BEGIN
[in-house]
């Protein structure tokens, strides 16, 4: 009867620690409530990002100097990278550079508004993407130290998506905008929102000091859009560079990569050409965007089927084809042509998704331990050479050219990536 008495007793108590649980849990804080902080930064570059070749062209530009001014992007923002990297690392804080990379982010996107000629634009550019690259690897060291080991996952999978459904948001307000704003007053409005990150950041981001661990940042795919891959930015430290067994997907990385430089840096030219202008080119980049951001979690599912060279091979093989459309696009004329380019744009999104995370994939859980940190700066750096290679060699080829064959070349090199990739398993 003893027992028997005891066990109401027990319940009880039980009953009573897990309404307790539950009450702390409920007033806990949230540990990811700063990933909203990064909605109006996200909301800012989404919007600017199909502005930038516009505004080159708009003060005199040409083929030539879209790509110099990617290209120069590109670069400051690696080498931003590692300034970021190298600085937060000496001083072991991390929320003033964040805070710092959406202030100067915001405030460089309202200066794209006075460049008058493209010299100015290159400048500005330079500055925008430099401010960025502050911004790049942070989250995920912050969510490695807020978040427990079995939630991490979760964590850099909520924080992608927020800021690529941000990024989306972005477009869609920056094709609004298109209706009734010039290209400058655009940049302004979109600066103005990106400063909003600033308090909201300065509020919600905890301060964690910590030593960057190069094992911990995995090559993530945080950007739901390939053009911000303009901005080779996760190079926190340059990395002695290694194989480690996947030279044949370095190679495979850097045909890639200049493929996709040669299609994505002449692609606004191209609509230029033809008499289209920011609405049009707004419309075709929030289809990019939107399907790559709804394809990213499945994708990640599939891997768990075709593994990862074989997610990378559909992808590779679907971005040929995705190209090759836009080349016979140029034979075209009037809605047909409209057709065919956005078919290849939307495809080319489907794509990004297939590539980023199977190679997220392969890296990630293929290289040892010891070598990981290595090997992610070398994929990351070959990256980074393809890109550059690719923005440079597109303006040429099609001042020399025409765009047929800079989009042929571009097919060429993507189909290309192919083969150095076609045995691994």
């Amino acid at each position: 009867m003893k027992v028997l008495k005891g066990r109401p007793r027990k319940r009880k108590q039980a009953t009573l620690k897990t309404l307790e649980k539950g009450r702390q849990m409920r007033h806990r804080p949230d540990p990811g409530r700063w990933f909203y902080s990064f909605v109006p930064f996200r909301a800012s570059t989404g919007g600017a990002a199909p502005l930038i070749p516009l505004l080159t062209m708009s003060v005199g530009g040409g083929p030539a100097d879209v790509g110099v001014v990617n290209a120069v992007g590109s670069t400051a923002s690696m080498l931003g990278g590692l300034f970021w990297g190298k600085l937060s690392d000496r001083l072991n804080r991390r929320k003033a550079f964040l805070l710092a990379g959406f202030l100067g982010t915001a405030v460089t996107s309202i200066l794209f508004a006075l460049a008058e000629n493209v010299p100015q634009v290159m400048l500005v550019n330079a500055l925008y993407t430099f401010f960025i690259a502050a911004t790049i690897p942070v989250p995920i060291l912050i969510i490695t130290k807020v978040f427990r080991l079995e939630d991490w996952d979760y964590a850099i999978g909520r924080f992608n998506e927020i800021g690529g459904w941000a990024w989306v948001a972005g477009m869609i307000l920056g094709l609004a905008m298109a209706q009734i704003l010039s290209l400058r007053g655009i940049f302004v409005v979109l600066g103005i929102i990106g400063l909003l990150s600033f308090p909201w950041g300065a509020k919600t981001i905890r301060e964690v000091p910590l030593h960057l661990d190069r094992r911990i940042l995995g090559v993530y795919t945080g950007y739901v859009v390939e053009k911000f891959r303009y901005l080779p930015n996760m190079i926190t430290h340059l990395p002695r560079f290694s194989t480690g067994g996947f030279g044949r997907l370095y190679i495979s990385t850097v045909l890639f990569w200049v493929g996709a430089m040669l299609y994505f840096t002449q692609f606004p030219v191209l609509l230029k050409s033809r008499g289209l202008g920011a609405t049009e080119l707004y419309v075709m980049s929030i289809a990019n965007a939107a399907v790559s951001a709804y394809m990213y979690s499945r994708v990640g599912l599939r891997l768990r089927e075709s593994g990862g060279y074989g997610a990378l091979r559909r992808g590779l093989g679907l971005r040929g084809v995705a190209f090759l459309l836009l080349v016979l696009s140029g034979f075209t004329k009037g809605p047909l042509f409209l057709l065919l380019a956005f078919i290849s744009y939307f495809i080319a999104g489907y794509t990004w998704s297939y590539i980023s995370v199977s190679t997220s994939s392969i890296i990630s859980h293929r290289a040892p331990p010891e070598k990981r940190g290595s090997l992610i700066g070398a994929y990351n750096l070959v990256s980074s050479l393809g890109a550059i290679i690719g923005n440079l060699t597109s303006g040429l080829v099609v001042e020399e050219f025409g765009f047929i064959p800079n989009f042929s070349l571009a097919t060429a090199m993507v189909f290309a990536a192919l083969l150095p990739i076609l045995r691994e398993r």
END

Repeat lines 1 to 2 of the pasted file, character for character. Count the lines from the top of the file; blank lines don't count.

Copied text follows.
[in-house]
């Protein structure tokens, strides 16, 4: 009867620690409530990002100097990278550079508004993407130290998506905008929102000091859009560079990569050409965007089927084809042509998704331990050479050219990536 008495007793108590649980849990804080902080930064570059070749062209530009001014992007923002990297690392804080990379982010996107000629634009550019690259690897060291080991996952999978459904948001307000704003007053409005990150950041981001661990940042795919891959930015430290067994997907990385430089840096030219202008080119980049951001979690599912060279091979093989459309696009004329380019744009999104995370994939859980940190700066750096290679060699080829064959070349090199990739398993 003893027992028997005891066990109401027990319940009880039980009953009573897990309404307790539950009450702390409920007033806990949230540990990811700063990933909203990064909605109006996200909301800012989404919007600017199909502005930038516009505004080159708009003060005199040409083929030539879209790509110099990617290209120069590109670069400051690696080498931003590692300034970021190298600085937060000496001083072991991390929320003033964040805070710092959406202030100067915001405030460089309202200066794209006075460049008058493209010299100015290159400048500005330079500055925008430099401010960025502050911004790049942070989250995920912050969510490695807020978040427990079995939630991490979760964590850099909520924080992608927020800021690529941000990024989306972005477009869609920056094709609004298109209706009734010039290209400058655009940049302004979109600066103005990106400063909003600033308090909201300065509020919600905890301060964690910590030593960057190069094992911990995995090559993530945080950007739901390939053009911000303009901005080779996760190079926190340059990395002695290694194989480690996947030279044949370095190679495979850097045909890639200049493929996709040669299609994505002449692609606004191209609509230029033809008499289209920011609405049009707004419309075709929030289809990019939107399907790559709804394809990213499945994708990640599939891997768990075709593994990862074989997610990378559909992808590779679907971005040929995705190209090759836009080349016979140029034979075209009037809605047909409209057709065919956005078919290849939307495809080319489907794509990004297939590539980023199977190679997220392969890296990630293929290289040892010891070598990981290595090997992610070398994929990351070959990256980074393809890109550059690719923005440079597109303006040429099609001042020399025409765009047929800079989009042929571009097919060429993507189909290309192919083969150095076609045995691994």